Project ALERT is a school-based prevention program for middle or junior high school students that focuses on alcohol, tobacco, and marijuana use. It seeks to prevent adolescent nonusers from experimenting with these drugs, and to prevent youths who are already experimenting from becoming more regular users or abusers. Based on the social influence model of prevention, the program is designed to help motivate young people to avoid using drugs and to teach them the skills they need to understand and resist pro-drug social influences.
- Middle to high school students
- Age group: 13-18
- Gender: Male and female
Assumptions and Outcomes
Main intermediate factor(s) assumed to influence substance misuse
- Normative beliefs and self-efficacy
- Adolescents start using drugs primarily because of social influences (peers, parents, siblings, and media) and because they want to emulate behavior they view as socially desirable.
- Drug prevention programs must help students develop the motivation to resist using drugs. Teaching resistance skills alone is not enough.
- Drug prevention programs should target substances that are used first and most widely by young people.
- Much adolescent behavior stems from modeling the behavior of admired others, in particular, older teenagers who are close in age.
- Adolescents are much more likely to absorb new information and learn new skills when they are actively involved in the learning process.
- A total of fourteen lessons over a two-year period:
- Eleven core lessons once per week in the 7th grade
- Three booster lessons in the 8th grade.
- Providers/facilitators: Project ALERT is implemented by classroom teachers at their decision and at their own speed
- Training needed: Yes, training is needed. Teachers can get online trainings as well as supports as needed via email and a toll-free phone number. All materials (lesson plans, brochures, and other teaching tools) are available online for free on Project ALERT website.
- Broad implementation of Project ALERT started in 1995
- Since then, it has been implemented in more than 3,500 school districts
- It has also been translated to Spanish
- Hispanic or Latino
- Black or African American
- American Indian or Alaska Native
Cultural relevance for Hawai‘i
No contextual relevance
Place-based or ethno-culture
Place-based and ethno-culture
Place-based or ethno-culture pertaining to Hawai‘i
Hawai‘i-oriented contextual relevance
Note: This framework was based on a study which examined several nationally recognized prevention programs to determine whether any may have cultural relevance to the context of Hawai‘i (Rehurer, Hiramatsu & Helm, 2008 ). We borrowed this framework and applied it to a more current list of EBPs. This approach looks at whether or not a program’s curriculum content was originated and developed with a certain place or culture in mind. A score of 0 (zero) indicates no specific reference to a place or an ethno-culture was included in the program’s development (no contextual cultural relevance) and a score of 4 (four) indicates that the program was developed either specifically for Hawai‘i or was developed somewhere else but was then also adapted for "local" and/or Native Hawaiian cultures. Placement of a program on the continuum was based on the sample population listed in their study reports and included considerations of 1) whether the program was ever implemented with populations similar to the racial/ethnic composition of Hawai‘i's population and 2) whether the program was ever adapted to meet the needs of a specified local or ethnic culture (for instance, was the curriculum has successfully implemented in Spanish or languages other than English?).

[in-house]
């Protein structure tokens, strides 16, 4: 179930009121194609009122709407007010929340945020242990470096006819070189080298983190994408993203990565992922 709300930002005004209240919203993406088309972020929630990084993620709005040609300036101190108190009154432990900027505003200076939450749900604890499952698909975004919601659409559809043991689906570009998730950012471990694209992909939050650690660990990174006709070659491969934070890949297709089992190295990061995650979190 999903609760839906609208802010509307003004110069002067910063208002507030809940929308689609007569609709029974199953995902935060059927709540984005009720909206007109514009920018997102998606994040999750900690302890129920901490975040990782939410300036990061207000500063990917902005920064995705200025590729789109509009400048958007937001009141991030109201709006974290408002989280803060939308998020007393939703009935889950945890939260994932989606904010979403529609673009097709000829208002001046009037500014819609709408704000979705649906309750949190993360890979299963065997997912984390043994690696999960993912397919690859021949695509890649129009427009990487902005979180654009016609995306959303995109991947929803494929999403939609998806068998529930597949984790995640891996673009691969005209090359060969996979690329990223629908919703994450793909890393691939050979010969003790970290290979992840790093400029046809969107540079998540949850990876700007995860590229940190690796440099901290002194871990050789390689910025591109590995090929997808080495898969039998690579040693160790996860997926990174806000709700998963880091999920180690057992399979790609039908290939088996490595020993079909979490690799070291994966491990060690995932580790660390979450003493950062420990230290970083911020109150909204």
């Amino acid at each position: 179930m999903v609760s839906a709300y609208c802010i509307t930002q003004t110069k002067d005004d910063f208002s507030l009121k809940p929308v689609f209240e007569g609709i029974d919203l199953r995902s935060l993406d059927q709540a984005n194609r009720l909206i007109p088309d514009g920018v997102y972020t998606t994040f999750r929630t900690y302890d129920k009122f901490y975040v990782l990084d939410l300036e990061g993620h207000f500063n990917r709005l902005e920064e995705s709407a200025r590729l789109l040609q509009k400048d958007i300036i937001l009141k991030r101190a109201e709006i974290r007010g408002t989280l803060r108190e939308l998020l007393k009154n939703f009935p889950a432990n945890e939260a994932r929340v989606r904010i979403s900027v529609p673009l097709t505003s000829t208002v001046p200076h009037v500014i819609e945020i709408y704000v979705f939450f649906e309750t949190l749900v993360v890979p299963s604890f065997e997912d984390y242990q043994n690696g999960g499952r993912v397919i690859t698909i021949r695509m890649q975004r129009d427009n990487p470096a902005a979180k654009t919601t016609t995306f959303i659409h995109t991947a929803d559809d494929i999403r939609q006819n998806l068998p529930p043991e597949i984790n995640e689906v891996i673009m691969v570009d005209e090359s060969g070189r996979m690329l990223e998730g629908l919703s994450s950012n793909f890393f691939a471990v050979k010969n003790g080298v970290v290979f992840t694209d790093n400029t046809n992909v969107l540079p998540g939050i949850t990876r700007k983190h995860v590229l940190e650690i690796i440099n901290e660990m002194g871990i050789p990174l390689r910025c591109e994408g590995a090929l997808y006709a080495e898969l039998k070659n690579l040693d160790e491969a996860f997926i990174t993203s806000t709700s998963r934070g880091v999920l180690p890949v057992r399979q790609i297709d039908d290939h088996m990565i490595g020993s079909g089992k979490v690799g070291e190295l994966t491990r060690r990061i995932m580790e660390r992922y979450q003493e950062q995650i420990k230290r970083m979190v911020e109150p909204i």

Ever implemented in Hawai‘i?
Previous implementation in Hawai‘i
Is there any published study with Hawai‘i participants?
- Project ALERT: Phone: 1-800-ALERT-10, Email: email@example.com
- Project ALERT website: www.projectalert.com
- Center on the Family, University of Hawai‘i at Mānoa. (2016). Prevention Programs Online Survey, 2014–2016 (Tool C2 & D5)
- Center on the Family, University of Hawai‘i at Mānoa. (2013). Substance Abuse Prevention Resource Mapping Project
- Rehuher, D., Hiramatsu, T., & Helm, S. (2008). Evidence-based youth drug prevention: a critique with implications for practice-based contextually relevant prevention in Hawai‘i. Hawaii Journal of Public Health. 1(1): 52-61. Retrieved from http://health.hawaii.gov/hjmph/files/2013/09/Volume1.1.pdf
- Yuan, S., Sabino, S., & Wongkaren, T. (2013). Final evaluation report: Strategic Prevention Framework State Incentive Grant, State of Hawaii, 2006-2012. Honolulu, HI: Center on the Family, University of Hawai‘i at Mānoa.